[Skip to Navigation]
Access to paid content on this site is currently suspended due to excessive activity being detected from your IP address 18.204.227.34. Please contact the publisher to request reinstatement.
Viewpoint
September 26, 2017

Nutrition Counseling in Clinical Practice: How Clinicians Can Do Better

Author Affiliations
  • 1Department of Health Policy and Management, Johns Hopkins Bloomberg School of Public Health, Baltimore, Maryland
  • 2George Washington University School of Medicine, Washington, DC
  • 3Department of Medicine, Brigham and Women's Hospital and Harvard Medical School, Boston, Massachusetts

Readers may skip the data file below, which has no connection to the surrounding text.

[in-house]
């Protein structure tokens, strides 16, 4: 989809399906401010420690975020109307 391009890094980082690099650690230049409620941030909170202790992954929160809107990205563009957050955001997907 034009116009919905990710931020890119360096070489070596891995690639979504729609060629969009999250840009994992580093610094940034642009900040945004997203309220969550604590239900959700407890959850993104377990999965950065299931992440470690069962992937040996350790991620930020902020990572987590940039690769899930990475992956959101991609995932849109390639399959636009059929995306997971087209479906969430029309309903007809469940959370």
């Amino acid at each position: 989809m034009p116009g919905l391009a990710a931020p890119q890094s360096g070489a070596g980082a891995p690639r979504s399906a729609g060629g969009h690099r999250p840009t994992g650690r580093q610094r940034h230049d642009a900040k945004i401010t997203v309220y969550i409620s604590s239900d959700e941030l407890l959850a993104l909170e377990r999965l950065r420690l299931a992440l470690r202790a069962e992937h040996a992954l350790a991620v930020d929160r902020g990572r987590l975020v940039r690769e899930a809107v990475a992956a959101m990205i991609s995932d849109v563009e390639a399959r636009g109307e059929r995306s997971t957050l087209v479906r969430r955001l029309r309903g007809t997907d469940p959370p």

• 4Department of Epidemiology, Harvard T. H. Chan School of Public Health, Boston, Massachusetts
JAMA. 2017;318(12):1101-1102. doi:10.1001/jama.2017.10434

Despite overwhelming evidence that relatively small dietary changes can significantly improve health, clinicians seldom discuss nutrition with their patients. Poor nutritional intake and nutrition-related health conditions, such as cardiovascular disease (CVD), diabetes, obesity, hypertension, and many cancers, are highly prevalent in the United States,1 yet only 12% of office visits include counseling about diet.2 Even among high-risk patients with CVD, diabetes, or hyperlipidemia, only 1 in 5 receive nutrition counseling.2 It is likely that many patients receive most of their nutrition information from other, and often unreliable, sources.

×